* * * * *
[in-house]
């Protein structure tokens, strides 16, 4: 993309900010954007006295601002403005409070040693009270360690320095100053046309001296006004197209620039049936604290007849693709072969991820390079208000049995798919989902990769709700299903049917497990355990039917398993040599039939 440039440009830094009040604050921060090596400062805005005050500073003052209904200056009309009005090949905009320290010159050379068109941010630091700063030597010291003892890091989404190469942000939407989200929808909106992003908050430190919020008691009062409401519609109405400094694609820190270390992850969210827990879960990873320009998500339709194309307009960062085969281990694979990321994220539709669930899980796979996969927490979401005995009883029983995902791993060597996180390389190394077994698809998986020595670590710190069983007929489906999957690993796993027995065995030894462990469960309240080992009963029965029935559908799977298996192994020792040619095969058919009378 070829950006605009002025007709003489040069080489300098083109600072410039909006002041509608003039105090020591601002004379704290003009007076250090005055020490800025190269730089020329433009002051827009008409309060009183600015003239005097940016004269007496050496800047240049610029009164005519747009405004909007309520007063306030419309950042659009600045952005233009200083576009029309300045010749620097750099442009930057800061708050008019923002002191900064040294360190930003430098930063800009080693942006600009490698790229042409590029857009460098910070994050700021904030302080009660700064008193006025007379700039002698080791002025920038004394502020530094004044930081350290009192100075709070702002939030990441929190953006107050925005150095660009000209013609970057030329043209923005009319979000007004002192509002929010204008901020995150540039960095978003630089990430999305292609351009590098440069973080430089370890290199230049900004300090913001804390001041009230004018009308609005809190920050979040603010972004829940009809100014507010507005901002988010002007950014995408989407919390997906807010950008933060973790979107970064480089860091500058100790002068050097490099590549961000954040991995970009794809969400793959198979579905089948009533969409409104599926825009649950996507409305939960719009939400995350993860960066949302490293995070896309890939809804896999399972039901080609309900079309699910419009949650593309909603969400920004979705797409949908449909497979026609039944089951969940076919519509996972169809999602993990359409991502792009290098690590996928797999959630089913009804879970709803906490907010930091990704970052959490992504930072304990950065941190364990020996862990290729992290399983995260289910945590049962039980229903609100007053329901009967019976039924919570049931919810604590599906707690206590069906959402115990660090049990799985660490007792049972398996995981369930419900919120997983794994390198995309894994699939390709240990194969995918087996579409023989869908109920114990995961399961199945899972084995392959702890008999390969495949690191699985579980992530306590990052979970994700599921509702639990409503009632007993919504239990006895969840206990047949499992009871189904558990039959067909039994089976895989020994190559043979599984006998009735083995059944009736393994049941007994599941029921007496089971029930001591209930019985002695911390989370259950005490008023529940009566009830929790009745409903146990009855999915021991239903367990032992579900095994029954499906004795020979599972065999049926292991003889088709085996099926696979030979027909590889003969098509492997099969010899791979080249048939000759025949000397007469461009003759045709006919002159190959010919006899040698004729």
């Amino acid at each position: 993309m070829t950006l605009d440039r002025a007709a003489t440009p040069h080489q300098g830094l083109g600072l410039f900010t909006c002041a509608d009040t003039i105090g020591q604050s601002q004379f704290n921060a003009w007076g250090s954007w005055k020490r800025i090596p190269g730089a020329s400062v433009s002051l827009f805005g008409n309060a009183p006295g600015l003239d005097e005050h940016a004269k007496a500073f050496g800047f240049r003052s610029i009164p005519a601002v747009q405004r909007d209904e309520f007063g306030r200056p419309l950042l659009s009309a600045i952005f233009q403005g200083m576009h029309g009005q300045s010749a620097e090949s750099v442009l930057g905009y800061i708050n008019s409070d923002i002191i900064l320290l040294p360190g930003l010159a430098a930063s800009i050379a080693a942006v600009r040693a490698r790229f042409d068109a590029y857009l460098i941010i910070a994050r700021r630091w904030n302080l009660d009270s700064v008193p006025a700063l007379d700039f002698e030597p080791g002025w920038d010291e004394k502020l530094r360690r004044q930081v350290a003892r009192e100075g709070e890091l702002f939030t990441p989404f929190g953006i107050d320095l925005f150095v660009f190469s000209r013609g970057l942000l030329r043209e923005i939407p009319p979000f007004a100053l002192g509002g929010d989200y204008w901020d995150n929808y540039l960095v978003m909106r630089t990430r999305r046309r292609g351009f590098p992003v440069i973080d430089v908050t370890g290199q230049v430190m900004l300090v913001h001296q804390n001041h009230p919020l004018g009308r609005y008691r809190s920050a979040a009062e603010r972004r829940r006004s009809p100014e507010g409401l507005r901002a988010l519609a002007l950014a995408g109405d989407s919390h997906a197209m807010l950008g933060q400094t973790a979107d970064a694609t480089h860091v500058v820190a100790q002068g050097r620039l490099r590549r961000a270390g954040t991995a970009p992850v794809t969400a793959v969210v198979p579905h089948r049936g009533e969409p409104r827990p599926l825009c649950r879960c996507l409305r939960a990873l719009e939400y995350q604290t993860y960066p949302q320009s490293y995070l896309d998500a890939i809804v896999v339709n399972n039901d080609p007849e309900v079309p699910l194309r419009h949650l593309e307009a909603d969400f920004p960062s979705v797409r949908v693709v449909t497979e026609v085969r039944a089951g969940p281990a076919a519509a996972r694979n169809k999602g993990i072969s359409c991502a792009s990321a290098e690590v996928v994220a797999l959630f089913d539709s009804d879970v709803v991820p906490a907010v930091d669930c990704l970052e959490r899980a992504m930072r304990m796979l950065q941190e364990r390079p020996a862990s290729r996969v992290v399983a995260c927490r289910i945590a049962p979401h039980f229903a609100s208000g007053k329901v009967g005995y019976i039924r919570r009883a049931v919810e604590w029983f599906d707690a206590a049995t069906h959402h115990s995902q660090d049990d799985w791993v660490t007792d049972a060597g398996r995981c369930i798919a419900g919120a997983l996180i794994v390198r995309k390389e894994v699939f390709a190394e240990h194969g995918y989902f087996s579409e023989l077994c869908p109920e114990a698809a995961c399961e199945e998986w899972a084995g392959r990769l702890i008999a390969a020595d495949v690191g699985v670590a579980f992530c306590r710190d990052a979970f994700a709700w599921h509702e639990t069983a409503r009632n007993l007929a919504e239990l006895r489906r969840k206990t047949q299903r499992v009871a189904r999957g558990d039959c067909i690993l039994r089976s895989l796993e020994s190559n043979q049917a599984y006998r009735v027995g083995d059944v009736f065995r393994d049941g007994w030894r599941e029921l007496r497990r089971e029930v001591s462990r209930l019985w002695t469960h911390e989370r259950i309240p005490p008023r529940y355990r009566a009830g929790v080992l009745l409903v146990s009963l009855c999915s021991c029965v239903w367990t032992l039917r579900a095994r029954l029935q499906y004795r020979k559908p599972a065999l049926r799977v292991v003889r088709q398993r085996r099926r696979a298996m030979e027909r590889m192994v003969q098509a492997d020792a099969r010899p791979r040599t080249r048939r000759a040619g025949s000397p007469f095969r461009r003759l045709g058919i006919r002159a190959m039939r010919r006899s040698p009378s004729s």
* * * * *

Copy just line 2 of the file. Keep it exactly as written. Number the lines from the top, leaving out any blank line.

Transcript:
């Protein structure tokens, strides 16, 4: 993309900010954007006295601002403005409070040693009270360690320095100053046309001296006004197209620039049936604290007849693709072969991820390079208000049995798919989902990769709700299903049917497990355990039917398993040599039939 440039440009830094009040604050921060090596400062805005005050500073003052209904200056009309009005090949905009320290010159050379068109941010630091700063030597010291003892890091989404190469942000939407989200929808909106992003908050430190919020008691009062409401519609109405400094694609820190270390992850969210827990879960990873320009998500339709194309307009960062085969281990694979990321994220539709669930899980796979996969927490979401005995009883029983995902791993060597996180390389190394077994698809998986020595670590710190069983007929489906999957690993796993027995065995030894462990469960309240080992009963029965029935559908799977298996192994020792040619095969058919009378 070829950006605009002025007709003489040069080489300098083109600072410039909006002041509608003039105090020591601002004379704290003009007076250090005055020490800025190269730089020329433009002051827009008409309060009183600015003239005097940016004269007496050496800047240049610029009164005519747009405004909007309520007063306030419309950042659009600045952005233009200083576009029309300045010749620097750099442009930057800061708050008019923002002191900064040294360190930003430098930063800009080693942006600009490698790229042409590029857009460098910070994050700021904030302080009660700064008193006025007379700039002698080791002025920038004394502020530094004044930081350290009192100075709070702002939030990441929190953006107050925005150095660009000209013609970057030329043209923005009319979000007004002192509002929010204008901020995150540039960095978003630089990430999305292609351009590098440069973080430089370890290199230049900004300090913001804390001041009230004018009308609005809190920050979040603010972004829940009809100014507010507005901002988010002007950014995408989407919390997906807010950008933060973790979107970064480089860091500058100790002068050097490099590549961000954040991995970009794809969400793959198979579905089948009533969409409104599926825009649950996507409305939960719009939400995350993860960066949302490293995070896309890939809804896999399972039901080609309900079309699910419009949650593309909603969400920004979705797409949908449909497979026609039944089951969940076919519509996972169809999602993990359409991502792009290098690590996928797999959630089913009804879970709803906490907010930091990704970052959490992504930072304990950065941190364990020996862990290729992290399983995260289910945590049962039980229903609100007053329901009967019976039924919570049931919810604590599906707690206590069906959402115990660090049990799985660490007792049972398996995981369930419900919120997983794994390198995309894994699939390709240990194969995918087996579409023989869908109920114990995961399961199945899972084995392959702890008999390969495949690191699985579980992530306590990052979970994700599921509702639990409503009632007993919504239990006895969840206990047949499992009871189904558990039959067909039994089976895989020994190559043979599984006998009735083995059944009736393994049941007994599941029921007496089971029930001591209930019985002695911390989370259950005490008023529940009566009830929790009745409903146990009855999915021991239903367990032992579900095994029954499906004795020979599972065999049926292991003889088709085996099926696979030979027909590889003969098509492997099969010899791979080249048939000759025949000397007469461009003759045709006919002159190959010919006899040698004729």